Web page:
During the Summer Olympics in Paris next year, some swimming events will take place in the waters of the Seine.
It is part of an ambitious plan to clean up the river and make it safe for swimmers.
Although the river hosted swimming events during the 1900 Olympics, bathing in the Seine has been forbidden since 1923 due to danger from boat traffic and water pollution.
Now, the city wants to revive the river as a swimming spot both for the Olympics and, by 2025, for the public too.
Is it safe to swim in the Seine?
While the banks of the Seine may be a romantic place for a stroll, its waters have become so toxic even fish struggle to survive.
As well as being a dumping ground for broken bikes and rubbish, Paris’s river is polluted by untreated wastewater.
The waterway’s main function now is to transport goods and people on boats.
However, that’s all set to change. Visitors to the city in a few years time might find themselves taking a taban in the famous waters.
A €1.4 billion project to reclaim the Seine
A comprehensive €1.4 billion cleanup project is underway to transform the noxious Seine waters into a swimming spot.
The initiative has been dragging on for decades, but the fast-approaching Olympics have accelerated the works.
The river needs to be ready for the Olympic triathlon and open-water races by July next year, followed by the Paralympics.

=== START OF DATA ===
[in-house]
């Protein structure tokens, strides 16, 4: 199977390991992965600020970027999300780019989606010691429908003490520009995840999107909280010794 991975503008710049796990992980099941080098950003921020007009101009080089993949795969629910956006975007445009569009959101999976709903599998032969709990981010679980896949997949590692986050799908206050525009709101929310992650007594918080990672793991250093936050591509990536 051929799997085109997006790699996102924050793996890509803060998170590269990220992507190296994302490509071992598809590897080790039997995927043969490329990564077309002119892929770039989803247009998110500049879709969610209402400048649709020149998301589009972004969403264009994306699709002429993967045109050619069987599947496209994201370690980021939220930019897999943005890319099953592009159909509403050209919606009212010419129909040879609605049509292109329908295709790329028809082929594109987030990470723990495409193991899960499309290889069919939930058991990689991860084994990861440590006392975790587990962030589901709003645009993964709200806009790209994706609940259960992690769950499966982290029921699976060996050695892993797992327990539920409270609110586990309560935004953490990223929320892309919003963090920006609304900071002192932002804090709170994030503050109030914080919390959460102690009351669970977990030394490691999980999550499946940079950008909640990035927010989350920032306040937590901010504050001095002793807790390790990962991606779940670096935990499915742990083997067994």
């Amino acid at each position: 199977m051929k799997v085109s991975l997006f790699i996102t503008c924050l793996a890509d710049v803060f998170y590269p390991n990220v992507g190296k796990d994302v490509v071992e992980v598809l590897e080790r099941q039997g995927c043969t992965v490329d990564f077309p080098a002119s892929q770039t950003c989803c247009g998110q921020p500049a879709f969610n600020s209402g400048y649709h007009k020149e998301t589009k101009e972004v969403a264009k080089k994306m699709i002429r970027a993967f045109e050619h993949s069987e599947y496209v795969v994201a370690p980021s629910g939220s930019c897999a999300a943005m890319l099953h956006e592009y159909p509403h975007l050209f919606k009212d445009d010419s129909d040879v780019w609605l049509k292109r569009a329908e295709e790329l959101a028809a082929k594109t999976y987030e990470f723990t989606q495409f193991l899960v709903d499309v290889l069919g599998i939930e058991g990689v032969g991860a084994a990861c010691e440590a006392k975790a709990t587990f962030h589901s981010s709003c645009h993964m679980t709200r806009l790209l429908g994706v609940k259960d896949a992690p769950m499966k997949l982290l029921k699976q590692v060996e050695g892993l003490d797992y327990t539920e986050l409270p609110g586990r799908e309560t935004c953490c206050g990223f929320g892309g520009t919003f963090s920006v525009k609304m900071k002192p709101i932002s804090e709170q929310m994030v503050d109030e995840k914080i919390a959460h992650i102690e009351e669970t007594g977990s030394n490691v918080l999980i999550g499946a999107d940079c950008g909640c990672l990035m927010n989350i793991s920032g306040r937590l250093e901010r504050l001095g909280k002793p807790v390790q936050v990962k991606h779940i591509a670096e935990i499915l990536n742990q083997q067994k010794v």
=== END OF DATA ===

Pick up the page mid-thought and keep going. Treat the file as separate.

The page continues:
The Seine will also be the centrepiece of the opening ceremony, which will take place on the waters and the banks.
The cleanup project involves cracking down on homes and houseboats emptying their wastewater into the river, and improving sewage treatment plants.
Huge storage basins are also under construction to prevent bacteria-filled wastewater spilling into the river when it rains.
When will people be able to swim in the Seine?
Following the Olympics, the river is set to open to the public in summer 2025. The City Hall is studying the locations of five swimming spots along the Seine, both within Paris and further afield.
There will likely be two on the banks of the Parc Rives de Seine and one on the Marie arm in Paris Centre, one at the port of Bercy in the 12th arrondissement, and one on the Allée du Bord-de-l’Eau in the Bois de Boulogne in the 16th.
With Paris facing sweltering summer temperatures of potentially more than 50 degrees Celsius by 2050, swimmable waters will also help the city be more liveable in the future.
The project also hopes to inspire other cities to begin making their waterways safer.
“It will create waves, so to speak, across the world because a lot of cities are watching Paris,” says Dan Angelescu, a scientist who is tracking the Seine’s water quality for the City Hall with regular sampling.
“It’s the beginning of a movement,” he says. “We hope so, at least.”